Maybe Yushchenko can ask the USA to find his extravagant waste of limited resources.

Simultaneous Presidential and Parliamentary elections could be a way out. Certainly cheaper then the option of having to hold another round of Parliamentary elections to be followed by a two round Presidential ballot.

Ukraine should also consider the adoption of Preferential "Single round" voting. Same result as a two round ballot but at half the cost.

http://fairvote.org

elmer said...

So, it's move and counter-move, spy and counter-spy.

Yushchenko issues a decree. Tymoshenko goes to court to challenge it, in a court with Tymo loyalists. Yushchenko dissolves the court, and gets rid of the Tymo loyalists. Tymoshenko blocks the court. One of the judges claims to have a heart attack.

Yushchenko demands that Parliament finance elections. BYuT blocks the rostrum to prevent Parliament from taking action. Yushchenko goes to the Security Council and pushes through use of reserve funds. The Cabinet of Ministers blocks the use of reserve funds.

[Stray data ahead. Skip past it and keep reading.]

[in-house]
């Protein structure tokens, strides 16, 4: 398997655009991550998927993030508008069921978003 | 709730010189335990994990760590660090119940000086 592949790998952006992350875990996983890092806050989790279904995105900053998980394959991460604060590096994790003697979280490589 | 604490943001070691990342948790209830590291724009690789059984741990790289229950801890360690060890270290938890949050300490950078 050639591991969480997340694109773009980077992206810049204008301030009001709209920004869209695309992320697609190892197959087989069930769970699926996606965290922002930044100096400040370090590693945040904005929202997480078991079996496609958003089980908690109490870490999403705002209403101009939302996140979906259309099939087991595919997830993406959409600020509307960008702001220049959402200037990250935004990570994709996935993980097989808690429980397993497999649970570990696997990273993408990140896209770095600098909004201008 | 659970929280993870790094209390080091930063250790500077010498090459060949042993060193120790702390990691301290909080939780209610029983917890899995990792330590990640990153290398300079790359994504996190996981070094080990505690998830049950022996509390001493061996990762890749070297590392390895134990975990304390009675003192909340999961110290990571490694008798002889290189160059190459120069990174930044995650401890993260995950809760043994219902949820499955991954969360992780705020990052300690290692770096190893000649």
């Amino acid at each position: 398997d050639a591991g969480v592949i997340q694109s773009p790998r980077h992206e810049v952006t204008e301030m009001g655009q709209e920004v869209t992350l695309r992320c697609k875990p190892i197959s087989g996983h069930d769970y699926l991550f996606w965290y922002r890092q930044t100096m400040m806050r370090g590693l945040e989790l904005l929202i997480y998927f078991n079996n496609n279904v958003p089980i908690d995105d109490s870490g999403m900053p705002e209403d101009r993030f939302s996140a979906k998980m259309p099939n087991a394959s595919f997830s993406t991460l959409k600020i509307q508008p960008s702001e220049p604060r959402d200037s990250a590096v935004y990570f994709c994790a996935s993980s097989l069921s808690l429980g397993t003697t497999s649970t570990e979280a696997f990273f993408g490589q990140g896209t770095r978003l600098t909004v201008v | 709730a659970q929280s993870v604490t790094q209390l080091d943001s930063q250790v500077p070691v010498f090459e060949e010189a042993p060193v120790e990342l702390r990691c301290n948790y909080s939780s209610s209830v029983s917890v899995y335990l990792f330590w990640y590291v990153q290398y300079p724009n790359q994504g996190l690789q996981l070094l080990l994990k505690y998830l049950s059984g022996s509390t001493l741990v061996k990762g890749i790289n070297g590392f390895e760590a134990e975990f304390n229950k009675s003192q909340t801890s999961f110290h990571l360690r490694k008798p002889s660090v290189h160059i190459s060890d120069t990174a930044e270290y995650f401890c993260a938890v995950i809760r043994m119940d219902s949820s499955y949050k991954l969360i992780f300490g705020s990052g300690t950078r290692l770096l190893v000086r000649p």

Welcome to The Twilight Zone. Welcome to Mad Magazine.

http://www.ukrainianjournal.com/index.php?w=article&id=7328

Isn't there a provision in the Constitution that prohibits snap elections within a year of previous snap elections?

the8thcircle.com said...

If the elections take place in the spring or in tandem with the presidential elections, does this mean no government (b/c no coalition) for what like six months to a year?

UkrToday said...

Elmer: Yes there are limitations but there is debate about the interpretation.

I am not sure exactly what Yulia's argument is and on what basis her party has appealed. BUT she like anyone else has a right of appeal to the courts.